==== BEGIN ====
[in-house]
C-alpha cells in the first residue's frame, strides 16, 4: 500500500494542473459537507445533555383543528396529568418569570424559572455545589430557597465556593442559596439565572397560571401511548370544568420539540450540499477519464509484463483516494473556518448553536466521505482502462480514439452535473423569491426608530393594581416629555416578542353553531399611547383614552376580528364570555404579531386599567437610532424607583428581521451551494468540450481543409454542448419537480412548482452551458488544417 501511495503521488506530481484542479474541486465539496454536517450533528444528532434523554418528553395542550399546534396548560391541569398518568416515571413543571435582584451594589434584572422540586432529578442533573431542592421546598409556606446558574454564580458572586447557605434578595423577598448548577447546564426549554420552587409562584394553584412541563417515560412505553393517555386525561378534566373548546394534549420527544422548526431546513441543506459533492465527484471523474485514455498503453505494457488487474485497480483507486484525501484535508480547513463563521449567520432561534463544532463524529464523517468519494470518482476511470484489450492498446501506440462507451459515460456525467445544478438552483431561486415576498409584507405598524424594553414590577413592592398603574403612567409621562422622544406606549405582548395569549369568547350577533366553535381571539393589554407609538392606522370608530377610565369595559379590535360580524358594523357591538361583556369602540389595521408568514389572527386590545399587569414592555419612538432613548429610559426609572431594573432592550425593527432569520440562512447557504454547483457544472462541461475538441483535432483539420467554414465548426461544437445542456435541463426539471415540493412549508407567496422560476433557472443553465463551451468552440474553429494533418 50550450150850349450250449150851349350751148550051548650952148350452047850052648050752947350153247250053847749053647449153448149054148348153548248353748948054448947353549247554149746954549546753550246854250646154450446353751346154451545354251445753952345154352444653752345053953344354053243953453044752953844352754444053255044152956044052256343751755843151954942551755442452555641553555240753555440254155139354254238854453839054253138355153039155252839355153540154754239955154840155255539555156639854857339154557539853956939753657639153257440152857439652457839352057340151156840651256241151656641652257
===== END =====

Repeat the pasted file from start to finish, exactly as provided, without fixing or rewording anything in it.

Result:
[in-house]
C-alpha cells in the first residue's frame, strides 16, 4: 500500500494542473459537507445533555383543528396529568418569570424559572455545589430557597465556593442559596439565572397560571401511548370544568420539540450540499477519464509484463483516494473556518448553536466521505482502462480514439452535473423569491426608530393594581416629555416578542353553531399611547383614552376580528364570555404579531386599567437610532424607583428581521451551494468540450481543409454542448419537480412548482452551458488544417 501511495503521488506530481484542479474541486465539496454536517450533528444528532434523554418528553395542550399546534396548560391541569398518568416515571413543571435582584451594589434584572422540586432529578442533573431542592421546598409556606446558574454564580458572586447557605434578595423577598448548577447546564426549554420552587409562584394553584412541563417515560412505553393517555386525561378534566373548546394534549420527544422548526431546513441543506459533492465527484471523474485514455498503453505494457488487474485497480483507486484525501484535508480547513463563521449567520432561534463544532463524529464523517468519494470518482476511470484489450492498446501506440462507451459515460456525467445544478438552483431561486415576498409584507405598524424594553414590577413592592398603574403612567409621562422622544406606549405582548395569549369568547350577533366553535381571539393589554407609538392606522370608530377610565369595559379590535360580524358594523357591538361583556369602540389595521408568514389572527386590545399587569414592555419612538432613548429610559426609572431594573432592550425593527432569520440562512447557504454547483457544472462541461475538441483535432483539420467554414465548426461544437445542456435541463426539471415540493412549508407567496422560476433557472443553465463551451468552440474553429494533418 50550450150850349450250449150851349350751148550051548650952148350452047850052648050752947350153247250053847749053647449153448149054148348153548248353748948054448947353549247554149746954549546753550246854250646154450446353751346154451545354251445753952345154352444653752345053953344354053243953453044752953844352754444053255044152956044052256343751755843151954942551755442452555641553555240753555440254155139354254238854453839054253138355153039155252839355153540154754239955154840155255539555156639854857339154557539853956939753657639153257440152857439652457839352057340151156840651256241151656641652257